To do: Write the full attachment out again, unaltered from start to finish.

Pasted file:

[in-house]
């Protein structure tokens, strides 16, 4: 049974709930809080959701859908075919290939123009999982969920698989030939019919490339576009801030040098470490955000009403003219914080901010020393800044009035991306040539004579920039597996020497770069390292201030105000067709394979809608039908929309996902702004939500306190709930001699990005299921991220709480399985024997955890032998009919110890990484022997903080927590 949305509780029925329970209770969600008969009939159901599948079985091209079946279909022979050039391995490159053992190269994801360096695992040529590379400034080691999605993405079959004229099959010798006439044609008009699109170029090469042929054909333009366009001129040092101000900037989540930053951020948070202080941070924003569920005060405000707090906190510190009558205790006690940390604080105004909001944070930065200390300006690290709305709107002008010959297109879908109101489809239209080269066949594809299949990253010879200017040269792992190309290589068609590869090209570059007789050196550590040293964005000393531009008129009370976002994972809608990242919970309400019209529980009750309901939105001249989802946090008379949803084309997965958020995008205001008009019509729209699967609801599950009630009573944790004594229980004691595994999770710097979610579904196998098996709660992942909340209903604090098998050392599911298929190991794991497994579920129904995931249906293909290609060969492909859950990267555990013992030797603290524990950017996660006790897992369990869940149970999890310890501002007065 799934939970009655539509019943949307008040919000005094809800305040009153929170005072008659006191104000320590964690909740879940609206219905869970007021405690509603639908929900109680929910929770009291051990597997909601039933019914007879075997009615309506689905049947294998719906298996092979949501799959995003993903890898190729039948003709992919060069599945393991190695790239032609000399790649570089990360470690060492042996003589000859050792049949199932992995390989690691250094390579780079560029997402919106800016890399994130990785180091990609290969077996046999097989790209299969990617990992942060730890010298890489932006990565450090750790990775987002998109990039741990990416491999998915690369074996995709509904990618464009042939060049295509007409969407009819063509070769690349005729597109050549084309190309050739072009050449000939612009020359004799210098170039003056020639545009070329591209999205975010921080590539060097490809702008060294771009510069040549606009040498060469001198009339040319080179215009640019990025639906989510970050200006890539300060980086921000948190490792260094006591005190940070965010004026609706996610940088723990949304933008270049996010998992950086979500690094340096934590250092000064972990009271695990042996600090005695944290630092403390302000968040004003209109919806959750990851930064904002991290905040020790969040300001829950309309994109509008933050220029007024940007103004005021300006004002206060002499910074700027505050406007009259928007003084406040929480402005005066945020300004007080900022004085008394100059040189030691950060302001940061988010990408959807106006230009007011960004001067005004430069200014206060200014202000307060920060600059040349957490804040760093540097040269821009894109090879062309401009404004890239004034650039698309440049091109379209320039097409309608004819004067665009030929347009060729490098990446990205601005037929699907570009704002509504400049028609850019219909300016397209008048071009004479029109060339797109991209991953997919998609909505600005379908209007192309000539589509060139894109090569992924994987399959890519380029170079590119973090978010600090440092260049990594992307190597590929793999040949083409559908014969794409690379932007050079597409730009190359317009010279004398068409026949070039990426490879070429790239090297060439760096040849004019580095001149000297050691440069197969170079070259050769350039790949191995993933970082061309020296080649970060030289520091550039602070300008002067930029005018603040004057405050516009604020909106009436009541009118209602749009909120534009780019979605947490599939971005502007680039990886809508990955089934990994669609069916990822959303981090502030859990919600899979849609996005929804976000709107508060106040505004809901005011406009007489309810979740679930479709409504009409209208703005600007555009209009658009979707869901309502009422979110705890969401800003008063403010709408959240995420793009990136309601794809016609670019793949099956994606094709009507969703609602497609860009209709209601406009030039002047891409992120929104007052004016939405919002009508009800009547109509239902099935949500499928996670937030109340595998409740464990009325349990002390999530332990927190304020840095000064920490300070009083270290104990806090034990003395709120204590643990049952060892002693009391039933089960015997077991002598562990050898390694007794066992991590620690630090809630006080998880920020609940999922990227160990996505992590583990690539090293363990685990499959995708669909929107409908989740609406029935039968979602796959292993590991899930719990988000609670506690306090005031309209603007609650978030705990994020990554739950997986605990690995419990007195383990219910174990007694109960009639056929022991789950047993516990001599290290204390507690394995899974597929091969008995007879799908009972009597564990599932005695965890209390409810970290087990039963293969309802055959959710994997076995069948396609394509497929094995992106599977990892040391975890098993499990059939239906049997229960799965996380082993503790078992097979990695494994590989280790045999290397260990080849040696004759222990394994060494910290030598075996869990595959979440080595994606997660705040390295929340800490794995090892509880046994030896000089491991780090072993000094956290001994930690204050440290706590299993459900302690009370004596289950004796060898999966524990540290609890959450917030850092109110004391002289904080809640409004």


[in-house]
């Protein structure tokens, strides 16, 4: 049974709930809080959701859908075919290939123009999982969920698989030939019919490339576009801030040098470490955000009403003219914080901010020393800044009035991306040539004579920039597996020497770069390292201030105000067709394979809608039908929309996902702004939500306190709930001699990005299921991220709480399985024997955890032998009919110890990484022997903080927590 949305509780029925329970209770969600008969009939159901599948079985091209079946279909022979050039391995490159053992190269994801360096695992040529590379400034080691999605993405079959004229099959010798006439044609008009699109170029090469042929054909333009366009001129040092101000900037989540930053951020948070202080941070924003569920005060405000707090906190510190009558205790006690940390604080105004909001944070930065200390300006690290709305709107002008010959297109879908109101489809239209080269066949594809299949990253010879200017040269792992190309290589068609590869090209570059007789050196550590040293964005000393531009008129009370976002994972809608990242919970309400019209529980009750309901939105001249989802946090008379949803084309997965958020995008205001008009019509729209699967609801599950009630009573944790004594229980004691595994999770710097979610579904196998098996709660992942909340209903604090098998050392599911298929190991794991497994579920129904995931249906293909290609060969492909859950990267555990013992030797603290524990950017996660006790897992369990869940149970999890310890501002007065 799934939970009655539509019943949307008040919000005094809800305040009153929170005072008659006191104000320590964690909740879940609206219905869970007021405690509603639908929900109680929910929770009291051990597997909601039933019914007879075997009615309506689905049947294998719906298996092979949501799959995003993903890898190729039948003709992919060069599945393991190695790239032609000399790649570089990360470690060492042996003589000859050792049949199932992995390989690691250094390579780079560029997402919106800016890399994130990785180091990609290969077996046999097989790209299969990617990992942060730890010298890489932006990565450090750790990775987002998109990039741990990416491999998915690369074996995709509904990618464009042939060049295509007409969407009819063509070769690349005729597109050549084309190309050739072009050449000939612009020359004799210098170039003056020639545009070329591209999205975010921080590539060097490809702008060294771009510069040549606009040498060469001198009339040319080179215009640019990025639906989510970050200006890539300060980086921000948190490792260094006591005190940070965010004026609706996610940088723990949304933008270049996010998992950086979500690094340096934590250092000064972990009271695990042996600090005695944290630092403390302000968040004003209109919806959750990851930064904002991290905040020790969040300001829950309309994109509008933050220029007024940007103004005021300006004002206060002499910074700027505050406007009259928007003084406040929480402005005066945020300004007080900022004085008394100059040189030691950060302001940061988010990408959807106006230009007011960004001067005004430069200014206060200014202000307060920060600059040349957490804040760093540097040269821009894109090879062309401009404004890239004034650039698309440049091109379209320039097409309608004819004067665009030929347009060729490098990446990205601005037929699907570009704002509504400049028609850019219909300016397209008048071009004479029109060339797109991209991953997919998609909505600005379908209007192309000539589509060139894109090569992924994987399959890519380029170079590119973090978010600090440092260049990594992307190597590929793999040949083409559908014969794409690379932007050079597409730009190359317009010279004398068409026949070039990426490879070429790239090297060439760096040849004019580095001149000297050691440069197969170079070259050769350039790949191995993933970082061309020296080649970060030289520091550039602070300008002067930029005018603040004057405050516009604020909106009436009541009118209602749009909120534009780019979605947490599939971005502007680039990886809508990955089934990994669609069916990822959303981090502030859990919600899979849609996005929804976000709107508060106040505004809901005011406009007489309810979740679930479709409504009409209208703005600007555009209009658009979707869901309502009422979110705890969401800003008063403010709408959240995420793009990136309601794809016609670019793949099956994606094709009507969703609602497609860009209709209601406009030039002047891409992120929104007052004016939405919002009508009800009547109509239902099935949500499928996670937030109340595998409740464990009325349990002390999530332990927190304020840095000064920490300070009083270290104990806090034990003395709120204590643990049952060892002693009391039933089960015997077991002598562990050898390694007794066992991590620690630090809630006080998880920020609940999922990227160990996505992590583990690539090293363990685990499959995708669909929107409908989740609406029935039968979602796959292993590991899930719990988000609670506690306090005031309209603007609650978030705990994020990554739950997986605990690995419990007195383990219910174990007694109960009639056929022991789950047993516990001599290290204390507690394995899974597929091969008995007879799908009972009597564990599932005695965890209390409810970290087990039963293969309802055959959710994997076995069948396609394509497929094995992106599977990892040391975890098993499990059939239906049997229960799965996380082993503790078992097979990695494994590989280790045999290397260990080849040696004759222990394994060494910290030598075996869990595959979440080595994606997660705040390295929340800490794995090892509880046994030896000089491991780090072993000094956290001994930690204050440290706590299993459900302690009370004596289950004796060898999966524990540290609890959450917030850092109110004391002289904080809640409004």